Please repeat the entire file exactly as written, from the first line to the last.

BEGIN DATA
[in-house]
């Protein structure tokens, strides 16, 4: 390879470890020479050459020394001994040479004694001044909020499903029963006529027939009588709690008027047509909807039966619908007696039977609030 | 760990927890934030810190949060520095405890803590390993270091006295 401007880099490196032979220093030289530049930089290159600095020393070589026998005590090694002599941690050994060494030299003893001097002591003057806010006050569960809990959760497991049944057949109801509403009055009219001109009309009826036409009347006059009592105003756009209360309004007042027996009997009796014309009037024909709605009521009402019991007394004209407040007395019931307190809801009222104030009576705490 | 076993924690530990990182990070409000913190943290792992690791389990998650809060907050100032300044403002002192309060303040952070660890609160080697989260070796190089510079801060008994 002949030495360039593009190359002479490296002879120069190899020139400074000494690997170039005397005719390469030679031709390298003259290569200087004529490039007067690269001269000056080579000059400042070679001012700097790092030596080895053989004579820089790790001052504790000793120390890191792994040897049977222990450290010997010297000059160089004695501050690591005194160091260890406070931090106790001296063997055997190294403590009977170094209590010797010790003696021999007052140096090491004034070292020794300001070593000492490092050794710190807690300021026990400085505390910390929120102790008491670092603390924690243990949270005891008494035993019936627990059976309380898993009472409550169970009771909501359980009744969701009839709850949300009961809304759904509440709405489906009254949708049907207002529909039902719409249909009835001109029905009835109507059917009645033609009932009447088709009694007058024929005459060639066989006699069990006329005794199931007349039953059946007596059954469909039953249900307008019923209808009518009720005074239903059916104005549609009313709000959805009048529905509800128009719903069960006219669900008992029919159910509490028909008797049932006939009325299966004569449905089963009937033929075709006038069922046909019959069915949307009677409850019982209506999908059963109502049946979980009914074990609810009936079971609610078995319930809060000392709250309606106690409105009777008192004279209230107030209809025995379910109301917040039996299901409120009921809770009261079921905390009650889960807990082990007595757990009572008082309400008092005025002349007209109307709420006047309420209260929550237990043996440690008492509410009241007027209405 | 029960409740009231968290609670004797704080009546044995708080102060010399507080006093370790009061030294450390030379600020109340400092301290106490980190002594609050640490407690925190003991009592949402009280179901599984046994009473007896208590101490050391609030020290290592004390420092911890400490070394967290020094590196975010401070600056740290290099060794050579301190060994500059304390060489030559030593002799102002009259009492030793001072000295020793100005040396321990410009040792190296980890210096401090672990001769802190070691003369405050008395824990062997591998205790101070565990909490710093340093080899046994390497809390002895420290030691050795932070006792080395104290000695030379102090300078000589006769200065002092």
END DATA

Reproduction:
[in-house]
């Protein structure tokens, strides 16, 4: 390879470890020479050459020394001994040479004694001044909020499903029963006529027939009588709690008027047509909807039966619908007696039977609030 | 760990927890934030810190949060520095405890803590390993270091006295 401007880099490196032979220093030289530049930089290159600095020393070589026998005590090694002599941690050994060494030299003893001097002591003057806010006050569960809990959760497991049944057949109801509403009055009219001109009309009826036409009347006059009592105003756009209360309004007042027996009997009796014309009037024909709605009521009402019991007394004209407040007395019931307190809801009222104030009576705490 | 076993924690530990990182990070409000913190943290792992690791389990998650809060907050100032300044403002002192309060303040952070660890609160080697989260070796190089510079801060008994 002949030495360039593009190359002479490296002879120069190899020139400074000494690997170039005397005719390469030679031709390298003259290569200087004529490039007067690269001269000056080579000059400042070679001012700097790092030596080895053989004579820089790790001052504790000793120390890191792994040897049977222990450290010997010297000059160089004695501050690591005194160091260890406070931090106790001296063997055997190294403590009977170094209590010797010790003696021999007052140096090491004034070292020794300001070593000492490092050794710190807690300021026990400085505390910390929120102790008491670092603390924690243990949270005891008494035993019936627990059976309380898993009472409550169970009771909501359980009744969701009839709850949300009961809304759904509440709405489906009254949708049907207002529909039902719409249909009835001109029905009835109507059917009645033609009932009447088709009694007058024929005459060639066989006699069990006329005794199931007349039953059946007596059954469909039953249900307008019923209808009518009720005074239903059916104005549609009313709000959805009048529905509800128009719903069960006219669900008992029919159910509490028909008797049932006939009325299966004569449905089963009937033929075709006038069922046909019959069915949307009677409850019982209506999908059963109502049946979980009914074990609810009936079971609610078995319930809060000392709250309606106690409105009777008192004279209230107030209809025995379910109301917040039996299901409120009921809770009261079921905390009650889960807990082990007595757990009572008082309400008092005025002349007209109307709420006047309420209260929550237990043996440690008492509410009241007027209405 | 029960409740009231968290609670004797704080009546044995708080102060010399507080006093370790009061030294450390030379600020109340400092301290106490980190002594609050640490407690925190003991009592949402009280179901599984046994009473007896208590101490050391609030020290290592004390420092911890400490070394967290020094590196975010401070600056740290290099060794050579301190060994500059304390060489030559030593002799102002009259009492030793001072000295020793100005040396321990410009040792190296980890210096401090672990001769802190070691003369405050008395824990062997591998205790101070565990909490710093340093080899046994390497809390002895420290030691050795932070006792080395104290000695030379102090300078000589006769200065002092």